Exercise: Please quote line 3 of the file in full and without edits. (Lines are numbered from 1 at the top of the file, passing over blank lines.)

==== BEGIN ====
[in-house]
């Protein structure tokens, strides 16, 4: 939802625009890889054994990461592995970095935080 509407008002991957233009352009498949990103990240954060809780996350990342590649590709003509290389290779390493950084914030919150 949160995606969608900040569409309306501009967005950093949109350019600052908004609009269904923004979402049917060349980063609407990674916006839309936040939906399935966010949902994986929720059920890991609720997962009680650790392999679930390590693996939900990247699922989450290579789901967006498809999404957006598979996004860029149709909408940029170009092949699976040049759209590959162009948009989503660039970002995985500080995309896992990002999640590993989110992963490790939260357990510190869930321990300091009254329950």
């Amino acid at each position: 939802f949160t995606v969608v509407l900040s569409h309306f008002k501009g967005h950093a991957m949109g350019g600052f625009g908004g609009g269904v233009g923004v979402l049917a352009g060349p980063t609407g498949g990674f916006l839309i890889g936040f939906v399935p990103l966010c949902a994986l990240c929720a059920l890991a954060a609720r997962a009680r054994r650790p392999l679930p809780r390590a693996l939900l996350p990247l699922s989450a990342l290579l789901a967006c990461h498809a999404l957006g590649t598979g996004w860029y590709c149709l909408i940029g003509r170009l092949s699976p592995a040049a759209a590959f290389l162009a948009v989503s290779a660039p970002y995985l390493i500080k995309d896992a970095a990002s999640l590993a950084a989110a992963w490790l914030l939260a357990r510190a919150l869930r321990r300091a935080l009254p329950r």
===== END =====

């Amino acid at each position: 939802f949160t995606v969608v509407l900040s569409h309306f008002k501009g967005h950093a991957m949109g350019g600052f625009g908004g609009g269904v233009g923004v979402l049917a352009g060349p980063t609407g498949g990674f916006l839309i890889g936040f939906v399935p990103l966010c949902a994986l990240c929720a059920l890991a954060a609720r997962a009680r054994r650790p392999l679930p809780r390590a693996l939900l996350p990247l699922s989450a990342l290579l789901a967006c990461h498809a999404l957006g590649t598979g996004w860029y590709c149709l909408i940029g003509r170009l092949s699976p592995a040049a759209a590959f290389l162009a948009v989503s290779a660039p970002y995985l390493i500080k995309d896992a970095a990002s999640l590993a950084a989110a992963w490790l914030l939260a357990r510190a919150l869930r321990r300091a935080l009254p329950r």